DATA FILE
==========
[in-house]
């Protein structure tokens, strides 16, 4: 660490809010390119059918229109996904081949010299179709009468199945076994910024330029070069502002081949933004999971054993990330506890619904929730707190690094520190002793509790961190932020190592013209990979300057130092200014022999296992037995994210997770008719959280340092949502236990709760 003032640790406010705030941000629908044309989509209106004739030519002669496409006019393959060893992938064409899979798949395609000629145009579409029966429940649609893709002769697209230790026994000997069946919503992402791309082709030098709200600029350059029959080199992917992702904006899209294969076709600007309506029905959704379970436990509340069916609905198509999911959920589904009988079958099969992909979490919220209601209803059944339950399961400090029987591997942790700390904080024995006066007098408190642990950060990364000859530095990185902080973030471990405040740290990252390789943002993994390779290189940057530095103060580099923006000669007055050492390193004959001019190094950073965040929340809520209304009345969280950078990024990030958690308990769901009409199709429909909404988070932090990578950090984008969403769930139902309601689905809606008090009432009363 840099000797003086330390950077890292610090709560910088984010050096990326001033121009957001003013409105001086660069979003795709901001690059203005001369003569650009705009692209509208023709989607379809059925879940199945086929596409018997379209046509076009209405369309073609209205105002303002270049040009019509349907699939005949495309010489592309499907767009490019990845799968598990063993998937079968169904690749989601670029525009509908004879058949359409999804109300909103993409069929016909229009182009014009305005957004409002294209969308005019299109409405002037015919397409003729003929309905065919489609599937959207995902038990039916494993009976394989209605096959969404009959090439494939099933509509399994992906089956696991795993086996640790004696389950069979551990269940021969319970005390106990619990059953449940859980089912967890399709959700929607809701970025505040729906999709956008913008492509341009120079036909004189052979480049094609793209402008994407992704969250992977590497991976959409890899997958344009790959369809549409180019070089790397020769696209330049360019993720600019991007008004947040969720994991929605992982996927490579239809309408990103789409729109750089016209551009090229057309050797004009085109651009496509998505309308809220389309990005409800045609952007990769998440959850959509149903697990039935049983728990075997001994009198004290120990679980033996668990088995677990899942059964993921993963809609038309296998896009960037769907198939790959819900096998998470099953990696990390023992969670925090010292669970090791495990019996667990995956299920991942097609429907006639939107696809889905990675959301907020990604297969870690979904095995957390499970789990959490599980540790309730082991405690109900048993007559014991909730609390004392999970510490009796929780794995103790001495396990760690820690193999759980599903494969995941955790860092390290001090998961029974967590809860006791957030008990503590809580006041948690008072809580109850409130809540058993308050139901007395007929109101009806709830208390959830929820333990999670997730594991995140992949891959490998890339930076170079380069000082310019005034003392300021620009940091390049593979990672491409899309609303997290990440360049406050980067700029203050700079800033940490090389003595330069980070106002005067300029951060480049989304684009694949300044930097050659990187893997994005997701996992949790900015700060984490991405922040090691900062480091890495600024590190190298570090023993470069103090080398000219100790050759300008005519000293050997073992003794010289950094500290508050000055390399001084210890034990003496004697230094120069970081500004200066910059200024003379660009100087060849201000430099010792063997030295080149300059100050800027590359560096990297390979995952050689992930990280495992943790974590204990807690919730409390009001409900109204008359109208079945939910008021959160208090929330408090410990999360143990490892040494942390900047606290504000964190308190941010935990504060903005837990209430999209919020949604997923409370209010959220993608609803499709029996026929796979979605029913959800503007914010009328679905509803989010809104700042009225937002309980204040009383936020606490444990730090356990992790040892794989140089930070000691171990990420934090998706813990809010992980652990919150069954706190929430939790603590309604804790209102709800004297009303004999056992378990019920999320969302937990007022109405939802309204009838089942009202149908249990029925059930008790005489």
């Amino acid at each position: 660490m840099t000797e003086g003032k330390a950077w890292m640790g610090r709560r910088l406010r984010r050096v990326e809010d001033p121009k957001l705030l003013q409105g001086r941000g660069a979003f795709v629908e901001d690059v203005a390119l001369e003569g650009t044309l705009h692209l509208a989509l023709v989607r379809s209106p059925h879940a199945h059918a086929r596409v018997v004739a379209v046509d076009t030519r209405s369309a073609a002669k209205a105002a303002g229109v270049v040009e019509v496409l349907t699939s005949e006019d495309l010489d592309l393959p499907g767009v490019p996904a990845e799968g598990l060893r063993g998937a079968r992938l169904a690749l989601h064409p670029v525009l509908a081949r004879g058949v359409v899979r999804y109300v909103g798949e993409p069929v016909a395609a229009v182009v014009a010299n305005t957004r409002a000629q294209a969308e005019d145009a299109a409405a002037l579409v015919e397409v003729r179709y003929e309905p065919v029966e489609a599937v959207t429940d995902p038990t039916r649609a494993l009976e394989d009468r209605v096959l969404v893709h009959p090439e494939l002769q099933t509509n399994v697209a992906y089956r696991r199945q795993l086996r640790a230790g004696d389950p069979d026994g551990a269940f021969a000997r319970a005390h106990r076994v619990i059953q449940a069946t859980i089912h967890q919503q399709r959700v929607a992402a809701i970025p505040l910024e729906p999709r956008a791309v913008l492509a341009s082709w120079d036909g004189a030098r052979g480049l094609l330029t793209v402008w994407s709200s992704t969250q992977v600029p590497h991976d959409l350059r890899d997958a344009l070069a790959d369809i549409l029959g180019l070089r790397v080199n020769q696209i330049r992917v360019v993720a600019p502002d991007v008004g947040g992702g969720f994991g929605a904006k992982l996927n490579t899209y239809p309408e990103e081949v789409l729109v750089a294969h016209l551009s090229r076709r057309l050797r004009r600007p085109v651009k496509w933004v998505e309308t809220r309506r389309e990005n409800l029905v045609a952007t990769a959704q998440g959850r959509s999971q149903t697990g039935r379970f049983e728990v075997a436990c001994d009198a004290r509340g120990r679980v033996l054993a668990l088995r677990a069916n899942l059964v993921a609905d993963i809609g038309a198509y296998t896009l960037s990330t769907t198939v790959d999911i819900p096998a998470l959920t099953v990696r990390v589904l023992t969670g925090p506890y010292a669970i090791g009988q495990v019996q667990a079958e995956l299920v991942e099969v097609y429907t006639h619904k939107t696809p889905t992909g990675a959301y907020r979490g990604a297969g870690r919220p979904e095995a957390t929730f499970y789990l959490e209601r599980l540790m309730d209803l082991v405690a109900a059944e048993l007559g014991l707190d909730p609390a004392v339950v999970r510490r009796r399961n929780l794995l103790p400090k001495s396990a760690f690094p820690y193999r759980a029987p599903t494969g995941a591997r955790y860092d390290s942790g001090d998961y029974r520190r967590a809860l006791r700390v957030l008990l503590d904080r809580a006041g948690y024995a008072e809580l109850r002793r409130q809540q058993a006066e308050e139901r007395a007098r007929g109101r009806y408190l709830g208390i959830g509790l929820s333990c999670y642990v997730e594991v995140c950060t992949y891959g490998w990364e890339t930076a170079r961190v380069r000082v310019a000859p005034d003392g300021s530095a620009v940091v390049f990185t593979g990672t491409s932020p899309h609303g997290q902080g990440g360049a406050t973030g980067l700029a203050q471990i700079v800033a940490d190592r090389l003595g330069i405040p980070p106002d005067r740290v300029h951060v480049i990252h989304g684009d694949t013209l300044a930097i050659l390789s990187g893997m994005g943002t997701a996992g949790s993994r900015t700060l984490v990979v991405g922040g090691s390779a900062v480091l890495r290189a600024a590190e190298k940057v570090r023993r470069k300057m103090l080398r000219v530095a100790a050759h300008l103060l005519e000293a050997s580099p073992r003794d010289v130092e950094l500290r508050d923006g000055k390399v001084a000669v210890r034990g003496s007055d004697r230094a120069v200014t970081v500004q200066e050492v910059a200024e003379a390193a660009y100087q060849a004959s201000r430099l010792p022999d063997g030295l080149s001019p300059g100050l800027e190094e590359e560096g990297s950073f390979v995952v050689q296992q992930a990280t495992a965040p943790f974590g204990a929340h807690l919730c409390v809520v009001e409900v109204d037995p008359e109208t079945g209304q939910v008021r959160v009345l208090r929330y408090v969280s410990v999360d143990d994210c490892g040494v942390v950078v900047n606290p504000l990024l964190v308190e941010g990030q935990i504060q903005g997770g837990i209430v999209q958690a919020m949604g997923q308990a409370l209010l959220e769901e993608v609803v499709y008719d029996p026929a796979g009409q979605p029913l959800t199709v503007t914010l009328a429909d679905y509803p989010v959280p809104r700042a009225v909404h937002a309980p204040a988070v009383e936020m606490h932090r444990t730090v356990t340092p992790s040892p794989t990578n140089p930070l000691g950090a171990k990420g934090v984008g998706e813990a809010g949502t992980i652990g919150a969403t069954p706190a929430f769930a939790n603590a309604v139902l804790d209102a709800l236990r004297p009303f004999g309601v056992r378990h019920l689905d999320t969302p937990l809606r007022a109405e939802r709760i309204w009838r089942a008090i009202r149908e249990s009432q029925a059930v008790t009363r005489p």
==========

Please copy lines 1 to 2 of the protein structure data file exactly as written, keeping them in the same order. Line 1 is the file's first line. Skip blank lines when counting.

[in-house]
């Protein structure tokens, strides 16, 4: 660490809010390119059918229109996904081949010299179709009468199945076994910024330029070069502002081949933004999971054993990330506890619904929730707190690094520190002793509790961190932020190592013209990979300057130092200014022999296992037995994210997770008719959280340092949502236990709760 003032640790406010705030941000629908044309989509209106004739030519002669496409006019393959060893992938064409899979798949395609000629145009579409029966429940649609893709002769697209230790026994000997069946919503992402791309082709030098709200600029350059029959080199992917992702904006899209294969076709600007309506029905959704379970436990509340069916609905198509999911959920589904009988079958099969992909979490919220209601209803059944339950399961400090029987591997942790700390904080024995006066007098408190642990950060990364000859530095990185902080973030471990405040740290990252390789943002993994390779290189940057530095103060580099923006000669007055050492390193004959001019190094950073965040929340809520209304009345969280950078990024990030958690308990769901009409199709429909909404988070932090990578950090984008969403769930139902309601689905809606008090009432009363 840099000797003086330390950077890292610090709560910088984010050096990326001033121009957001003013409105001086660069979003795709901001690059203005001369003569650009705009692209509208023709989607379809059925879940199945086929596409018997379209046509076009209405369309073609209205105002303002270049040009019509349907699939005949495309010489592309499907767009490019990845799968598990063993998937079968169904690749989601670029525009509908004879058949359409999804109300909103993409069929016909229009182009014009305005957004409002294209969308005019299109409405002037015919397409003729003929309905065919489609599937959207995902038990039916494993009976394989209605096959969404009959090439494939099933509509399994992906089956696991795993086996640790004696389950069979551990269940021969319970005390106990619990059953449940859980089912967890399709959700929607809701970025505040729906999709956008913008492509341009120079036909004189052979480049094609793209402008994407992704969250992977590497991976959409890899997958344009790959369809549409180019070089790397020769696209330049360019993720600019991007008004947040969720994991929605992982996927490579239809309408990103789409729109750089016209551009090229057309050797004009085109651009496509998505309308809220389309990005409800045609952007990769998440959850959509149903697990039935049983728990075997001994009198004290120990679980033996668990088995677990899942059964993921993963809609038309296998896009960037769907198939790959819900096998998470099953990696990390023992969670925090010292669970090791495990019996667990995956299920991942097609429907006639939107696809889905990675959301907020990604297969870690979904095995957390499970789990959490599980540790309730082991405690109900048993007559014991909730609390004392999970510490009796929780794995103790001495396990760690820690193999759980599903494969995941955790860092390290001090998961029974967590809860006791957030008990503590809580006041948690008072809580109850409130809540058993308050139901007395007929109101009806709830208390959830929820333990999670997730594991995140992949891959490998890339930076170079380069000082310019005034003392300021620009940091390049593979990672491409899309609303997290990440360049406050980067700029203050700079800033940490090389003595330069980070106002005067300029951060480049989304684009694949300044930097050659990187893997994005997701996992949790900015700060984490991405922040090691900062480091890495600024590190190298570090023993470069103090080398000219100790050759300008005519000293050997073992003794010289950094500290508050000055390399001084210890034990003496004697230094120069970081500004200066910059200024003379660009100087060849201000430099010792063997030295080149300059100050800027590359560096990297390979995952050689992930990280495992943790974590204990807690919730409390009001409900109204008359109208079945939910008021959160208090929330408090410990999360143990490892040494942390900047606290504000964190308190941010935990504060903005837990209430999209919020949604997923409370209010959220993608609803499709029996026929796979979605029913959800503007914010009328679905509803989010809104700042009225937002309980204040009383936020606490444990730090356990992790040892794989140089930070000691171990990420934090998706813990809010992980652990919150069954706190929430939790603590309604804790209102709800004297009303004999056992378990019920999320969302937990007022109405939802309204009838089942009202149908249990029925059930008790005489």